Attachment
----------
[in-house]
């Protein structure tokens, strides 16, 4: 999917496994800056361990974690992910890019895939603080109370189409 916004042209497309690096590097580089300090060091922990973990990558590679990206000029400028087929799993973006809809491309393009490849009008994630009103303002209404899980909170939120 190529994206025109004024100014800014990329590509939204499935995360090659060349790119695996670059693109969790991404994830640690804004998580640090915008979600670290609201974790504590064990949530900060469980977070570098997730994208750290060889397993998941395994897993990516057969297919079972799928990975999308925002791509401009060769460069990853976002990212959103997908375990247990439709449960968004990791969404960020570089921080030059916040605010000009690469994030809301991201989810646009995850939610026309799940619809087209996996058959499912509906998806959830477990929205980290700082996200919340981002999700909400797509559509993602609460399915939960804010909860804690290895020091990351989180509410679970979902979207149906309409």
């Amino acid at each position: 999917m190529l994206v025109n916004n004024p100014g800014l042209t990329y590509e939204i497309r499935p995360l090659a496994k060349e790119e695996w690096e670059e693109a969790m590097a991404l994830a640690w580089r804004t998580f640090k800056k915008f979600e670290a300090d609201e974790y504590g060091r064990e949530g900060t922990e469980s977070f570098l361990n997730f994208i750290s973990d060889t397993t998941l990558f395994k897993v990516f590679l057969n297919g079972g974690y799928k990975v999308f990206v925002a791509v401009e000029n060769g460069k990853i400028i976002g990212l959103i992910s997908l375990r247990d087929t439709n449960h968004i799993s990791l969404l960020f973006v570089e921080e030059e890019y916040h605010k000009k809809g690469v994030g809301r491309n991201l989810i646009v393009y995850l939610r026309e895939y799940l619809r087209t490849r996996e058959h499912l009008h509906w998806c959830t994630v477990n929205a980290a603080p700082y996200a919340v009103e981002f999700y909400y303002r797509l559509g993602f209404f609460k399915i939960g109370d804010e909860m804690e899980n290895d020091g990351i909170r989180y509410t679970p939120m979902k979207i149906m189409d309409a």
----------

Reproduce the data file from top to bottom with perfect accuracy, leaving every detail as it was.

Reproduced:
[in-house]
């Protein structure tokens, strides 16, 4: 999917496994800056361990974690992910890019895939603080109370189409 916004042209497309690096590097580089300090060091922990973990990558590679990206000029400028087929799993973006809809491309393009490849009008994630009103303002209404899980909170939120 190529994206025109004024100014800014990329590509939204499935995360090659060349790119695996670059693109969790991404994830640690804004998580640090915008979600670290609201974790504590064990949530900060469980977070570098997730994208750290060889397993998941395994897993990516057969297919079972799928990975999308925002791509401009060769460069990853976002990212959103997908375990247990439709449960968004990791969404960020570089921080030059916040605010000009690469994030809301991201989810646009995850939610026309799940619809087209996996058959499912509906998806959830477990929205980290700082996200919340981002999700909400797509559509993602609460399915939960804010909860804690290895020091990351989180509410679970979902979207149906309409």
């Amino acid at each position: 999917m190529l994206v025109n916004n004024p100014g800014l042209t990329y590509e939204i497309r499935p995360l090659a496994k060349e790119e695996w690096e670059e693109a969790m590097a991404l994830a640690w580089r804004t998580f640090k800056k915008f979600e670290a300090d609201e974790y504590g060091r064990e949530g900060t922990e469980s977070f570098l361990n997730f994208i750290s973990d060889t397993t998941l990558f395994k897993v990516f590679l057969n297919g079972g974690y799928k990975v999308f990206v925002a791509v401009e000029n060769g460069k990853i400028i976002g990212l959103i992910s997908l375990r247990d087929t439709n449960h968004i799993s990791l969404l960020f973006v570089e921080e030059e890019y916040h605010k000009k809809g690469v994030g809301r491309n991201l989810i646009v393009y995850l939610r026309e895939y799940l619809r087209t490849r996996e058959h499912l009008h509906w998806c959830t994630v477990n929205a980290a603080p700082y996200a919340v009103e981002f999700y909400y303002r797509l559509g993602f209404f609460k399915i939960g109370d804010e909860m804690e899980n290895d020091g990351i909170r989180y509410t679970p939120m979902k979207i149906m189409d309409a």